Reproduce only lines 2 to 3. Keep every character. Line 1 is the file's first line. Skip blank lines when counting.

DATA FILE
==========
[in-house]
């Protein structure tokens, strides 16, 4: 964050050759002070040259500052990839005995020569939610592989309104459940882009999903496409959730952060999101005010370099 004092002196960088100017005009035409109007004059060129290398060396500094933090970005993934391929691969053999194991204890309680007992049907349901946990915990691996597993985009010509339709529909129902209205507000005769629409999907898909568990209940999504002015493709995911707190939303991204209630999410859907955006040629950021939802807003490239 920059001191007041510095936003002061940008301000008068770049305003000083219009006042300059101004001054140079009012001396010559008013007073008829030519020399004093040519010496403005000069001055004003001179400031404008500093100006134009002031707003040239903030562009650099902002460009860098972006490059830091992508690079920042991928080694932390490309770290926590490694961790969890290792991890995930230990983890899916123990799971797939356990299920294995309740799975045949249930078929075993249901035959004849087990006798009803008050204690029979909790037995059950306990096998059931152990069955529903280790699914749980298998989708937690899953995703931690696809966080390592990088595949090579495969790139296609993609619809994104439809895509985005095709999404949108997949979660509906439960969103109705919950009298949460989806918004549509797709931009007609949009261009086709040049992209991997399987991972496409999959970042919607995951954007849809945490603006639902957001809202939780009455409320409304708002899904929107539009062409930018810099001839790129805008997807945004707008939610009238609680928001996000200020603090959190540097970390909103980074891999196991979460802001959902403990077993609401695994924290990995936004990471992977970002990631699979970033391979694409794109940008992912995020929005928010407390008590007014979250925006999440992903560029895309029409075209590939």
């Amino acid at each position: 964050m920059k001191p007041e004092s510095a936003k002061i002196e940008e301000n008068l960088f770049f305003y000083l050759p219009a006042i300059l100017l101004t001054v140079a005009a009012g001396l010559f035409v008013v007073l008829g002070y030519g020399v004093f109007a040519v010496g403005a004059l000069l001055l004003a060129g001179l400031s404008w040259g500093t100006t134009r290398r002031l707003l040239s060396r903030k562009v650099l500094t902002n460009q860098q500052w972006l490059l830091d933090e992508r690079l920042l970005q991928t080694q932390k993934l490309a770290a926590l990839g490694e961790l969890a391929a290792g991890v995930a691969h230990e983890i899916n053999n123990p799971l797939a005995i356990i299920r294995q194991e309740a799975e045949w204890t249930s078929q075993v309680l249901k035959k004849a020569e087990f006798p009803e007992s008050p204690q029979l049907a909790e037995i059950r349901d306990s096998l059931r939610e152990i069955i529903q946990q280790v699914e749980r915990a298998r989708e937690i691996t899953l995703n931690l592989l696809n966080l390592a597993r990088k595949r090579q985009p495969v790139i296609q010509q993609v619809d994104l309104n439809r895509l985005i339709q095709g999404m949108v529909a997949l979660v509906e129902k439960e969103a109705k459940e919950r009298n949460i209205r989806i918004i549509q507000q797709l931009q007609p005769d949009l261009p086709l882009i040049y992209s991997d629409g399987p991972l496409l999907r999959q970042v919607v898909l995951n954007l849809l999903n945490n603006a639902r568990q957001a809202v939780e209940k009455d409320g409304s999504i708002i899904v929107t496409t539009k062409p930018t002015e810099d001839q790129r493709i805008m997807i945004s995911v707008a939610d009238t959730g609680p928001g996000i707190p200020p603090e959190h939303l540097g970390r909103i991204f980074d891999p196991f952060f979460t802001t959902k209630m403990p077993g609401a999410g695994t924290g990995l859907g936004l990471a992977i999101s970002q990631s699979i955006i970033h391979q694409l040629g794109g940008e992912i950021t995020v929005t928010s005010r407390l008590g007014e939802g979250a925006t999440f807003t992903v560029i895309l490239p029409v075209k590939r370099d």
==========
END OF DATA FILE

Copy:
């Protein structure tokens, strides 16, 4: 964050050759002070040259500052990839005995020569939610592989309104459940882009999903496409959730952060999101005010370099 004092002196960088100017005009035409109007004059060129290398060396500094933090970005993934391929691969053999194991204890309680007992049907349901946990915990691996597993985009010509339709529909129902209205507000005769629409999907898909568990209940999504002015493709995911707190939303991204209630999410859907955006040629950021939802807003490239 920059001191007041510095936003002061940008301000008068770049305003000083219009006042300059101004001054140079009012001396010559008013007073008829030519020399004093040519010496403005000069001055004003001179400031404008500093100006134009002031707003040239903030562009650099902002460009860098972006490059830091992508690079920042991928080694932390490309770290926590490694961790969890290792991890995930230990983890899916123990799971797939356990299920294995309740799975045949249930078929075993249901035959004849087990006798009803008050204690029979909790037995059950306990096998059931152990069955529903280790699914749980298998989708937690899953995703931690696809966080390592990088595949090579495969790139296609993609619809994104439809895509985005095709999404949108997949979660509906439960969103109705919950009298949460989806918004549509797709931009007609949009261009086709040049992209991997399987991972496409999959970042919607995951954007849809945490603006639902957001809202939780009455409320409304708002899904929107539009062409930018810099001839790129805008997807945004707008939610009238609680928001996000200020603090959190540097970390909103980074891999196991979460802001959902403990077993609401695994924290990995936004990471992977970002990631699979970033391979694409794109940008992912995020929005928010407390008590007014979250925006999440992903560029895309029409075209590939």
């Amino acid at each position: 964050m920059k001191p007041e004092s510095a936003k002061i002196e940008e301000n008068l960088f770049f305003y000083l050759p219009a006042i300059l100017l101004t001054v140079a005009a009012g001396l010559f035409v008013v007073l008829g002070y030519g020399v004093f109007a040519v010496g403005a004059l000069l001055l004003a060129g001179l400031s404008w040259g500093t100006t134009r290398r002031l707003l040239s060396r903030k562009v650099l500094t902002n460009q860098q500052w972006l490059l830091d933090e992508r690079l920042l970005q991928t080694q932390k993934l490309a770290a926590l990839g490694e961790l969890a391929a290792g991890v995930a691969h230990e983890i899916n053999n123990p799971l797939a005995i356990i299920r294995q194991e309740a799975e045949w204890t249930s078929q075993v309680l249901k035959k004849a020569e087990f006798p009803e007992s008050p204690q029979l049907a909790e037995i059950r349901d306990s096998l059931r939610e152990i069955i529903q946990q280790v699914e749980r915990a298998r989708e937690i691996t899953l995703n931690l592989l696809n966080l390592a597993r990088k595949r090579q985009p495969v790139i296609q010509q993609v619809d994104l309104n439809r895509l985005i339709q095709g999404m949108v529909a997949l979660v509906e129902k439960e969103a109705k459940e919950r009298n949460i209205r989806i918004i549509q507000q797709l931009q007609p005769d949009l261009p086709l882009i040049y992209s991997d629409g399987p991972l496409l999907r999959q970042v919607v898909l995951n954007l849809l999903n945490n603006a639902r568990q957001a809202v939780e209940k009455d409320g409304s999504i708002i899904v929107t496409t539009k062409p930018t002015e810099d001839q790129r493709i805008m997807i945004s995911v707008a939610d009238t959730g609680p928001g996000i707190p200020p603090e959190h939303l540097g970390r909103i991204f980074d891999p196991f952060f979460t802001t959902k209630m403990p077993g609401a999410g695994t924290g990995l859907g936004l990471a992977i999101s970002q990631s699979i955006i970033h391979q694409l040629g794109g940008e992912i950021t995020v929005t928010s005010r407390l008590g007014e939802g979250a925006t999440f807003t992903v560029i895309l490239p029409v075209k590939r370099d």